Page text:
Team Building for Women's Ministry. Is It Worth It?
October 08, 2019

Why Teams?
Jesus built a team. In his three-year ministry on earth, he invested heavily in the twelve apostles. He chose them carefully and spent his days living with them as he trained them. He sent them out to minister in pairs. He taught them to work in groups. He knew when he founded his church that we are more productive together and that we need each other. He modeled team building, and that’s reason enough for us to build them too. But we have observed that many women resist teams.

Do You Resist Teams?
Let’s find out! Do you agree or disagree with these statements? Be honest!

• If I want something done right, I’d better do it myself.
I’ll have to set up meetings, and they are a waste of time.
• Most won’t follow through, and I’ll have to do it all myself anyway.
• Teams ultimately mean conflict, and I hate conflict.
• It takes more time to recruit a team than to do it all myself.
• I’ve had bad experiences with teams in the past.
• Teams are more trouble than they are worth.
• I don’t want to be accountable for other people’s mistakes.
• Why risk a team effort when I know I can meet the standards of excellence expected?
• I don’t want to share the credit.

If you agreed with any of these statements, you may resist the team concept. We agree that, initially, building teams might take extra time. But if you refuse to invest in them, you’ll pay a price.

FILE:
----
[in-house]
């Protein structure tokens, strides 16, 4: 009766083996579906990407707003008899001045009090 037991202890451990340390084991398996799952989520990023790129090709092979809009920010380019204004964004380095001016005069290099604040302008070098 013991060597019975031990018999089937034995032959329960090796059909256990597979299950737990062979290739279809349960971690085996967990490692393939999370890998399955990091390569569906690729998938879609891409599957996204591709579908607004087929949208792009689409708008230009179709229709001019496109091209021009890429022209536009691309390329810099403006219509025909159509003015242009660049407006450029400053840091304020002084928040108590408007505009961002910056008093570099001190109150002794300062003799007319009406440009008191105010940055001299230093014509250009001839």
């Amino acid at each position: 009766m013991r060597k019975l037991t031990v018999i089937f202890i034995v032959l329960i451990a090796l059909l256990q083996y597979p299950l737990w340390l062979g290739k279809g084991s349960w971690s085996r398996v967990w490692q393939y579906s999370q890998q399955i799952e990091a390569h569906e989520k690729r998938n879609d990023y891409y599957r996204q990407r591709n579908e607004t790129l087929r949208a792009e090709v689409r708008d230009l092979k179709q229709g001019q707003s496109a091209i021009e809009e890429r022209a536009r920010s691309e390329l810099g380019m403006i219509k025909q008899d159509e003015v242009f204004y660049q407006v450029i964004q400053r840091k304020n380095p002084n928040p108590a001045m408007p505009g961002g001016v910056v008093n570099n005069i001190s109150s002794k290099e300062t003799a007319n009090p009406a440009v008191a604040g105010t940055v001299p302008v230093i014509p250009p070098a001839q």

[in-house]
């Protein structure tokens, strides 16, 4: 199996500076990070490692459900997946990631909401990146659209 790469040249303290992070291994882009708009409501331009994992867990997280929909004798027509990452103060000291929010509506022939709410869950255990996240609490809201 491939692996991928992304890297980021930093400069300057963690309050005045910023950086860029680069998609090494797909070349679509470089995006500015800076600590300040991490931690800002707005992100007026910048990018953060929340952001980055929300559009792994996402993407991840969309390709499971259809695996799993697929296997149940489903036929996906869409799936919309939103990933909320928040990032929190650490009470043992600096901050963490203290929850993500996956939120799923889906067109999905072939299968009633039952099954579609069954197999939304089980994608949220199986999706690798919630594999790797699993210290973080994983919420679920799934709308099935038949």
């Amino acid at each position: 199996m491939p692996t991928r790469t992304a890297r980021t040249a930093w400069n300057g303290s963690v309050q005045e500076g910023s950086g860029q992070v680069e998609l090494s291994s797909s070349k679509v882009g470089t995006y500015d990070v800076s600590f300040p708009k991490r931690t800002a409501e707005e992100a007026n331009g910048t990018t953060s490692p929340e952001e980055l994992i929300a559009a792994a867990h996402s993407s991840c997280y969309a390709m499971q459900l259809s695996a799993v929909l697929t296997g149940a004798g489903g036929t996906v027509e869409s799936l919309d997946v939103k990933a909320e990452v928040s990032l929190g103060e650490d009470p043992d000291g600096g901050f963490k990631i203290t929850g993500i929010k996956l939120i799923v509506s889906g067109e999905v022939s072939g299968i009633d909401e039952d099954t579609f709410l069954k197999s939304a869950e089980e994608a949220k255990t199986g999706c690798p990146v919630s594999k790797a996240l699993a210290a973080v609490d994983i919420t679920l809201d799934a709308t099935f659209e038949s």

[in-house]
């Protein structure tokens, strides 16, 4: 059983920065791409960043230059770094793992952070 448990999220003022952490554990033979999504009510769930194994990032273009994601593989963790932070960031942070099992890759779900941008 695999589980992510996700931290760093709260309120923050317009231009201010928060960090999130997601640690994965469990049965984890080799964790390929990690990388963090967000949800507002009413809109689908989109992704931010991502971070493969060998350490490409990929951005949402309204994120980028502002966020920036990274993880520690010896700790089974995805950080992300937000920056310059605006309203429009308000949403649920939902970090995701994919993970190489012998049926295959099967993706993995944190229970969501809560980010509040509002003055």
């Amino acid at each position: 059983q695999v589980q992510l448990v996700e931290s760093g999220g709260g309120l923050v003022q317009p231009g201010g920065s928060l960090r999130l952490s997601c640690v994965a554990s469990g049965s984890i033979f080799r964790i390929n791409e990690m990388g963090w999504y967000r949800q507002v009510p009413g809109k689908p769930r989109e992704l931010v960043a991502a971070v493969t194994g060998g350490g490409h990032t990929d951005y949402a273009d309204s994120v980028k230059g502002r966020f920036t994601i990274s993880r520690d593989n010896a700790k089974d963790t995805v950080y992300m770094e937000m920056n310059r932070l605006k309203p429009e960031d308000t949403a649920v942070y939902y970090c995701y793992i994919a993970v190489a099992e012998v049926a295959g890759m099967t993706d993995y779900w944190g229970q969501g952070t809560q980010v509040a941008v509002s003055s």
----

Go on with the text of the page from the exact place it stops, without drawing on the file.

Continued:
What’s the Price?
When I observed a board member who wouldn’t delegate, I started looking for a replacement. I did not have to ask her to leave. Inevitably, she’d burn out. Laura expertly organized our women’s dinners. She transformed the room into a showplace reflecting the theme of the dinner. It became a Hawaiian beach or a garden gazebo. The women knew it was the best ten dollars they would spend all year. But Laura refused to take the time up front to organize committees and call women who were eager to help.

As a result, she spent the last week alone, hanging decorations from the ceiling and haggling with the caterer. Exhausted, she bailed out of her two-year commitment. Her replacement immediately implemented teams to help. The dinners ran with the efficiency of a German train, and the coordinator enjoyed the experience.

I grieved for Laura. God had given her extraordinary abilities to minister through these events. But her refusal to share the load took her down. You can carry the ministry by yourself for a while, but inevitably you’ll burn out.

Refusing to work with others is often a sign that you fear losing control. Women’s ministry is messy. It has been compared to herding cats. You may fear the conflict that might erupt when women work together. Maybe you’ve had a negative experience in the past that colors your perspective. Maybe you think you can do it better yourself. If your only concern is decorating the stage or providing a delicious dinner, you may pull it off. But that does not transform women’s lives. To transform women requires multiple arms, hearts, and minds—and it’s a lot more fun.

If teams scare you because you don’t know how to build one, you can find our practical team-building principles in our book Organic Ministry to Women.

Organic Ministry to Women
Sue Edwards & Kelley Mathews 
With Millennial and Generation Z women coming of age in our churches and society, new approaches to women's ministry are required to meet their distinct needs. Drawing on decades of experience ministering to women, authors Sue Edwards and Kelley Mathews explain how their Transformation Model can energize women's ministry for all generations and in multiple settings. Individual chapters are devoted to applying the Model, which is centered on Scripture and building relationships, to ministry in the local church, the college campus, and cross-culturally in missions.